Chiefs, Ravens and Cowboys: which franchise is the NFL's next dynasty?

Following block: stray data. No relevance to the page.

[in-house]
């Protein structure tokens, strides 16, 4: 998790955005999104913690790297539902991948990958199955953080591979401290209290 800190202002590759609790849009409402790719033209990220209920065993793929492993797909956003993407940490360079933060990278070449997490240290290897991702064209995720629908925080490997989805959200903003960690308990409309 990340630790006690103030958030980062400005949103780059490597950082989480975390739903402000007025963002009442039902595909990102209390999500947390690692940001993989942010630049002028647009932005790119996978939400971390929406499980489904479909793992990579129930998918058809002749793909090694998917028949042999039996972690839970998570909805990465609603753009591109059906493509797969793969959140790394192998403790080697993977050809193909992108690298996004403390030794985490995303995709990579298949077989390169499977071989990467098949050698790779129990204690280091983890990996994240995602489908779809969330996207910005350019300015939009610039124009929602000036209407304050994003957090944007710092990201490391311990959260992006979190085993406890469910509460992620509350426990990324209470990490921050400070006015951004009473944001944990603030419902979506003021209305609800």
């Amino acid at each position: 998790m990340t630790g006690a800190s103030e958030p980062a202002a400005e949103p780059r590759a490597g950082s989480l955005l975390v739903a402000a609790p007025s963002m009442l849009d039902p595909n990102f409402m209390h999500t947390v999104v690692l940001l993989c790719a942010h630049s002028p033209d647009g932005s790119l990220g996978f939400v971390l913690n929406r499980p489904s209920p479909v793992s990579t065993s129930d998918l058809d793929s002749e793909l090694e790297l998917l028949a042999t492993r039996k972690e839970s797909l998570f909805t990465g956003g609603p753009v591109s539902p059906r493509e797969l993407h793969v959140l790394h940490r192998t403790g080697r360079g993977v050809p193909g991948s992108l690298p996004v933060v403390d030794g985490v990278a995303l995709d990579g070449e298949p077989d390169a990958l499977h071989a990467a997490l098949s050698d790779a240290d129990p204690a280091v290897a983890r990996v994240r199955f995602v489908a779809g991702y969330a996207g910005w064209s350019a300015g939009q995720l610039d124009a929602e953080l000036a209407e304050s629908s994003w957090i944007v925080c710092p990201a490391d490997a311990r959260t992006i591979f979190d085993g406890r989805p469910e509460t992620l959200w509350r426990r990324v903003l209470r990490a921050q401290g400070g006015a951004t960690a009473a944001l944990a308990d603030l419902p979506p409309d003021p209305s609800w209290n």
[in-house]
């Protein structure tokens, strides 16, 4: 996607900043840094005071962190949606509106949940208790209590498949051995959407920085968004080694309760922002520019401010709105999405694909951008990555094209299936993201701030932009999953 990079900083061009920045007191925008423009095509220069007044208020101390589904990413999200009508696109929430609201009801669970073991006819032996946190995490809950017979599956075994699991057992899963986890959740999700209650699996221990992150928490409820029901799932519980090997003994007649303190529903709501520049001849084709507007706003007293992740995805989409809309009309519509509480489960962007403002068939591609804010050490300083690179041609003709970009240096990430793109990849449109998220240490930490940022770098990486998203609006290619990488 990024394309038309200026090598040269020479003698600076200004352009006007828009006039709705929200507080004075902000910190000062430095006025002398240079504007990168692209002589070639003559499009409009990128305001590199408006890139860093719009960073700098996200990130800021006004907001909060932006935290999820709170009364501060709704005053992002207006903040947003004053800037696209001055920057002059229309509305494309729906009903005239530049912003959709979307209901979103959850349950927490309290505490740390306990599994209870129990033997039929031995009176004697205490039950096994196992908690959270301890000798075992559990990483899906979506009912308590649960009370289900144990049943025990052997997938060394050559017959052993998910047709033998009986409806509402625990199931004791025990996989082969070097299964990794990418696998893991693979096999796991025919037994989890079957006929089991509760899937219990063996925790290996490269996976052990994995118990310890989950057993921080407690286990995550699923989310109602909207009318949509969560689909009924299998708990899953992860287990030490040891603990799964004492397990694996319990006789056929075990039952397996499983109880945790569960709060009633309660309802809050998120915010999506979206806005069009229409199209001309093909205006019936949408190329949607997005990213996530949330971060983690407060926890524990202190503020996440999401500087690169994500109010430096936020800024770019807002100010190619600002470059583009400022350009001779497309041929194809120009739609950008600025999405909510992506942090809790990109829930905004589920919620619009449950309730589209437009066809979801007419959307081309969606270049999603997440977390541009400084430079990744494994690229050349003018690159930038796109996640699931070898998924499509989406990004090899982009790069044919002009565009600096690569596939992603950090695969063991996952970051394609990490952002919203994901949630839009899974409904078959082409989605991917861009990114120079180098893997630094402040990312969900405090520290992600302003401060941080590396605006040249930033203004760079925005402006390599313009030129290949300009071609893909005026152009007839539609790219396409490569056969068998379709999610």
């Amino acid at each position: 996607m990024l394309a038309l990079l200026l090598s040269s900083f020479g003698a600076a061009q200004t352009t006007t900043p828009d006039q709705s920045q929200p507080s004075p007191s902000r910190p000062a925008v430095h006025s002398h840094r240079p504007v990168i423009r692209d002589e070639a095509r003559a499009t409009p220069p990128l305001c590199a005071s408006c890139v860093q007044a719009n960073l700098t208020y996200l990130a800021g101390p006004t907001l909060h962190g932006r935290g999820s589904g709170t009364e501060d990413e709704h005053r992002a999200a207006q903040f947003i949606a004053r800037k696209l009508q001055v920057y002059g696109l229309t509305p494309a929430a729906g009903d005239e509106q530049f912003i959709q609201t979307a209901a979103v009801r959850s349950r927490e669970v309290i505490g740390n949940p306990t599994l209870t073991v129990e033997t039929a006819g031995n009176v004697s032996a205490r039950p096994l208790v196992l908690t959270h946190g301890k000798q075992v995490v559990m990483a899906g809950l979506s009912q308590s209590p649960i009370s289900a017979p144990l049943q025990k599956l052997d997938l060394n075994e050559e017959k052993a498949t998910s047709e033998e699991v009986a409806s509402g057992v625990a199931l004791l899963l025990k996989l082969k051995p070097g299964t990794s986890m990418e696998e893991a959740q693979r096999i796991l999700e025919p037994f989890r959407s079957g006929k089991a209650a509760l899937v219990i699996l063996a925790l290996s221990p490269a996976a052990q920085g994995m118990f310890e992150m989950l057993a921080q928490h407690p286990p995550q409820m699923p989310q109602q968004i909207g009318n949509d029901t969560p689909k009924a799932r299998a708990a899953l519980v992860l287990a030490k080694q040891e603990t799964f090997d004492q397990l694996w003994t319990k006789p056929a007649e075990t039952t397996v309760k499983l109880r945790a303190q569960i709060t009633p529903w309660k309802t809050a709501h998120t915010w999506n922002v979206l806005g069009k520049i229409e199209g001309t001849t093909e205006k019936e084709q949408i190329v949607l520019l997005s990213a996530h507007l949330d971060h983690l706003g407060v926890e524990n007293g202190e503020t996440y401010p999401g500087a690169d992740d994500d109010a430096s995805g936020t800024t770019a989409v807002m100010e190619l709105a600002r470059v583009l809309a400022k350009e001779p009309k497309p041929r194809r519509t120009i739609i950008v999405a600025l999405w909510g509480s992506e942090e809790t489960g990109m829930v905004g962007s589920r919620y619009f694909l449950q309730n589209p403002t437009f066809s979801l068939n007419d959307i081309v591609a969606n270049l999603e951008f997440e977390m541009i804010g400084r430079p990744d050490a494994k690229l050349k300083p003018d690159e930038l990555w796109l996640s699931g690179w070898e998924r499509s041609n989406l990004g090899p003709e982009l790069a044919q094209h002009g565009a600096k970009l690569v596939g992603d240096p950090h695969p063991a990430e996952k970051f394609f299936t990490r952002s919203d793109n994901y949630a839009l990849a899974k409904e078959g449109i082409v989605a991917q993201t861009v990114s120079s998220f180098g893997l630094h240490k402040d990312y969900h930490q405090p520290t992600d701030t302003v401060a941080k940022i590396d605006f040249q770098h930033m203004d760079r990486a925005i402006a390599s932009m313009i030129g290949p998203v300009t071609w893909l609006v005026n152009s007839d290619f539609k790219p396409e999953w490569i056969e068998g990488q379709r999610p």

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With the New England Patriots’ era of success approaching its probable end, we take a look at the teams who could dominate the league for the next decade Trying to predict who will rule the NFL two years from now is a tricky game, let alone trying to figure out the shape of the league five, seven or 10 years down the line.Just two years ago, the Los Angeles Rams were the toast of the league, thanks to Sean McVay’s innovative offense and a defense anchored around Aaron Donald. Now, things look grim after the Rams purged future assets in a gamble to win a championship now. The Rams’ recent history, and to an extent that of the Seattle Seahawks too, show just how hard it is to build the sustained success that the New England Patriots enjoyed over the last two decades. With that in mind, here are the teams who could dominate the league for years to come. Kansas City ChiefsRarely has an NFL franchise, certainly not in the modern era, looked so destined for a dynastic run. What could you set as the over/under number of combined Patrick Mahomes MVPs and Chiefs Super Bowls before it becomes absurd? Seven? Ten? Is there a number?Mahomes’ 10-year deal, the largest in sports history, is valuable not only because it gives the team the most gifted quarterback in the league for a decade, but because it brings the franchise certainty, a rare commodity in the NFL. Every single thing the Chiefs do between now and 2030 will be centered on how to put the right pieces around Mahomes. And even if they give him the wrong ones, he’s good enough to drag them to success anyway.It’s not only Mahomes, though. In general manager Brett Veach, the Chiefs have one of the savviest operators around. And in Andy Reid, they have a head coach who has consistently shown he can grow and adapt as the sport evolves. Baltimore RavensThe Ravens’ claim to the throne is obvious: Lamar Jackson plus two decades of organizational competence.The team’s success with Jackson and the spread-option offense in 2019 was about much more than mere wins and losses. It served as a paradigm shift for the league: BL and AL – Before and After Lamar. It took the base concepts that have been trickling through the league for years and pushed them to their extremes. Now, it’s not a question of whether a team could or should run a spread-option offense in the NFL. The spread-option is the NFL offense, to varying degrees. The Ravens’ approach differed in style to the kind of option-based offenses we saw in previous years from the 49ers and Colin Kaepernick, Cam Newton and the Panthers, and Robert Griffin III in Washington. As Jackson continues to evolve as a passer, the Ravens will remain a buzzsaw. Prepare yourself for a decade of Mahomes-Jackson, Chiefs-Ravens matchups to decide the AFC. There have been plenty of false dawns before, but Mahomes-Jackson feels like the real deal successor to the Brady-Manning matchups that dominated the early 2000s.One thing that is important to note: offense is traditionally more stable year-to-year than defense. Find a good quarterback, through skill or luck, and your offense will be good. It’s really that simple. A good defense requires 15 talented players and a good scheme, at minimum. Injuries and attrition can sap that in weeks, never mind years. Buffalo BillsThe Bills have an exceptional coach-GM duo. Their roster is uncommonly deep and loaded with young talent. They should be in pole position to claim the AFC East post-Patriots. But their quarterback, Josh Allen, remains a long-term mystery. Allen’s talent is in the eye-of-the-beholder. Defenders highlight his off-the-cuff brilliance; detractors point to his volatility. A high-variance quarterback leads to a high-variance team, rather than a stretch of reliable success. Key pieces are in place in Buffalo, but the piece, the most significant one of all, may still be missing. Worst of all, Allen is just tantalizing enough for the team to lock themselves into quarterback purgatory, continually rolling him back for another season (with good reason!) ... and another... and another. Indianapolis ColtsThere can be a danger with a ‘who’s next’ list to simply jot down the team’ with the best young quarterbacks, or at least the best quarterbacks on the top value-for-money deals in the NFL. And there’s some truth to that. Only three times has a quarterback occupying more than 12% of a team’s salary cap played in a Super Bowl (Peyton Manning, twice; and Matt Ryan). All three times their team lost. In fact, 75% of quarterbacks who have played in a Super Bowl occupied less than 10% of the cap. Value wins in the NFL. In signing the 38-year-old Philip Rivers to a two-year, $50m deal, the Colts ditched any idea of a youth strategy and plumped for a short championship window based on value.Taking the gamble was smart. With Jacoby Brissett under center, a team can be competitive, but there is a ceiling. The Colts, rather than tying themselves to a long-term future with a dependable quarterback, took a gamble on Rivers, a veteran-for-hire who could really move the needle. It’s the kind of smart move we’ve become accustomed to since Chris Ballard started running the organization. The GM’s draft record is exemplary and his knack for grabbing under-the-radar free-agent signings is the kind of skill that keeps a team competitive year after year. Under Ballard and Frank Reich, a former quarterback coach and innovative play-caller, the Colts’ principles are obvious: build a sustainable core through the draft; re-invest in homegrown players rather than throw big-money at outside names; find value in the free-agent market; don’t be afraid to pay for bridge quarterback.It’s worth remembering that Andrew Luck retired less than 12 months ago. The team’s franchise star stepping away in what should have been his prime, a fortnight before the beginning of the season, could and probably should have harmed the franchise for at least a year. Competent teams have been sunk by far less. That the Colts had Brissett, a quality backup, in place and the coaching staff had a plan to adjust to the new starter, is a testament to what Ballard and Reich are building in Indianapolis. Dallas CowboysDallas may have missed their dynastic window, and it’s hard after all the evidence of the past decade to get behind the idea of Mike McCarthy as a multiple Super Bowl champion.But then you look at the depth chart. It’s hard to find more talent concentrated on one roster anywhere in the league, and a vast majority of that core is either still in its prime or just about to enter it. The Cowboys should be a year in, year out force. Now, if only they could lock down their quarterback beyond 2020.